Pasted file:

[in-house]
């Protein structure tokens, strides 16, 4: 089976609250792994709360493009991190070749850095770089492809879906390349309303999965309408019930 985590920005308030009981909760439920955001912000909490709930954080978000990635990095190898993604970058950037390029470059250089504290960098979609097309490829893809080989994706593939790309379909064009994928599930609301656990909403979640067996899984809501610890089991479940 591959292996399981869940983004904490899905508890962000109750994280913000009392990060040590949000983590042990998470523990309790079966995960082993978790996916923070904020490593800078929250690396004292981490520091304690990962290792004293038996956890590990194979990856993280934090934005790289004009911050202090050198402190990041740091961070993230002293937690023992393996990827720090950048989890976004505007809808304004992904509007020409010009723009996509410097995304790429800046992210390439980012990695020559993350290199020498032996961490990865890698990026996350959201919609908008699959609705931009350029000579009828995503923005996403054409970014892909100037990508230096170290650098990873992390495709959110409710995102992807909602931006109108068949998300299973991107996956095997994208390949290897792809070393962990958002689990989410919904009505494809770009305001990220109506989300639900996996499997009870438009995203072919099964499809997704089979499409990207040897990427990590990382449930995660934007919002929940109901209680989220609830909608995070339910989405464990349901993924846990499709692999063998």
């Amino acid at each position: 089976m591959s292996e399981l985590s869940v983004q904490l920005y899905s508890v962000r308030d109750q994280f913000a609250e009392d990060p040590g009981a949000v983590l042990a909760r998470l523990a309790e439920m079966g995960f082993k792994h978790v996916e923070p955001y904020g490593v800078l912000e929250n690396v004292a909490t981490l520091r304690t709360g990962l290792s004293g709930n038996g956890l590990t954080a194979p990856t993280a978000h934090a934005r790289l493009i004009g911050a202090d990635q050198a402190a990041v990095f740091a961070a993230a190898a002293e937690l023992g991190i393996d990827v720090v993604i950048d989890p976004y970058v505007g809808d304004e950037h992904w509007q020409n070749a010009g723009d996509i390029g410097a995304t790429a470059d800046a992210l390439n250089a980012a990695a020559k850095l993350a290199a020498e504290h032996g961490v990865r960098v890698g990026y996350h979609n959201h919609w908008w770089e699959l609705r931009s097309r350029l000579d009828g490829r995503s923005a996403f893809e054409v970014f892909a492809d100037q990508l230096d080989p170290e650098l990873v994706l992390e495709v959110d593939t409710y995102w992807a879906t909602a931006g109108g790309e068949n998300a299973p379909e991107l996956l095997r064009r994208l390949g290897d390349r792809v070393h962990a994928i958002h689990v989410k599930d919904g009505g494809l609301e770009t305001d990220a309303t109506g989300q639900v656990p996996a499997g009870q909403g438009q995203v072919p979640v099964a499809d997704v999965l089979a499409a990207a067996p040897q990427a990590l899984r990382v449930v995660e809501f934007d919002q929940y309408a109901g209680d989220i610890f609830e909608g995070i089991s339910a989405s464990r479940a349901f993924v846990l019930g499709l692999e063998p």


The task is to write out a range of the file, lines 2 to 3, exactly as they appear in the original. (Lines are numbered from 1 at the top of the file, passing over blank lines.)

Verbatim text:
């Protein structure tokens, strides 16, 4: 089976609250792994709360493009991190070749850095770089492809879906390349309303999965309408019930 985590920005308030009981909760439920955001912000909490709930954080978000990635990095190898993604970058950037390029470059250089504290960098979609097309490829893809080989994706593939790309379909064009994928599930609301656990909403979640067996899984809501610890089991479940 591959292996399981869940983004904490899905508890962000109750994280913000009392990060040590949000983590042990998470523990309790079966995960082993978790996916923070904020490593800078929250690396004292981490520091304690990962290792004293038996956890590990194979990856993280934090934005790289004009911050202090050198402190990041740091961070993230002293937690023992393996990827720090950048989890976004505007809808304004992904509007020409010009723009996509410097995304790429800046992210390439980012990695020559993350290199020498032996961490990865890698990026996350959201919609908008699959609705931009350029000579009828995503923005996403054409970014892909100037990508230096170290650098990873992390495709959110409710995102992807909602931006109108068949998300299973991107996956095997994208390949290897792809070393962990958002689990989410919904009505494809770009305001990220109506989300639900996996499997009870438009995203072919099964499809997704089979499409990207040897990427990590990382449930995660934007919002929940109901209680989220609830909608995070339910989405464990349901993924846990499709692999063998």
């Amino acid at each position: 089976m591959s292996e399981l985590s869940v983004q904490l920005y899905s508890v962000r308030d109750q994280f913000a609250e009392d990060p040590g009981a949000v983590l042990a909760r998470l523990a309790e439920m079966g995960f082993k792994h978790v996916e923070p955001y904020g490593v800078l912000e929250n690396v004292a909490t981490l520091r304690t709360g990962l290792s004293g709930n038996g956890l590990t954080a194979p990856t993280a978000h934090a934005r790289l493009i004009g911050a202090d990635q050198a402190a990041v990095f740091a961070a993230a190898a002293e937690l023992g991190i393996d990827v720090v993604i950048d989890p976004y970058v505007g809808d304004e950037h992904w509007q020409n070749a010009g723009d996509i390029g410097a995304t790429a470059d800046a992210l390439n250089a980012a990695a020559k850095l993350a290199a020498e504290h032996g961490v990865r960098v890698g990026y996350h979609n959201h919609w908008w770089e699959l609705r931009s097309r350029l000579d009828g490829r995503s923005a996403f893809e054409v970014f892909a492809d100037q990508l230096d080989p170290e650098l990873v994706l992390e495709v959110d593939t409710y995102w992807a879906t909602a931006g109108g790309e068949n998300a299973p379909e991107l996956l095997r064009r994208l390949g290897d390349r792809v070393h962990a994928i958002h689990v989410k599930d919904g009505g494809l609301e770009t305001d990220a309303t109506g989300q639900v656990p996996a499997g009870q909403g438009q995203v072919p979640v099964a499809d997704v999965l089979a499409a990207a067996p040897q990427a990590l899984r990382v449930v995660e809501f934007d919002q929940y309408a109901g209680d989220i610890f609830e909608g995070i089991s339910a989405s464990r479940a349901f993924v846990l019930g499709l692999e063998p």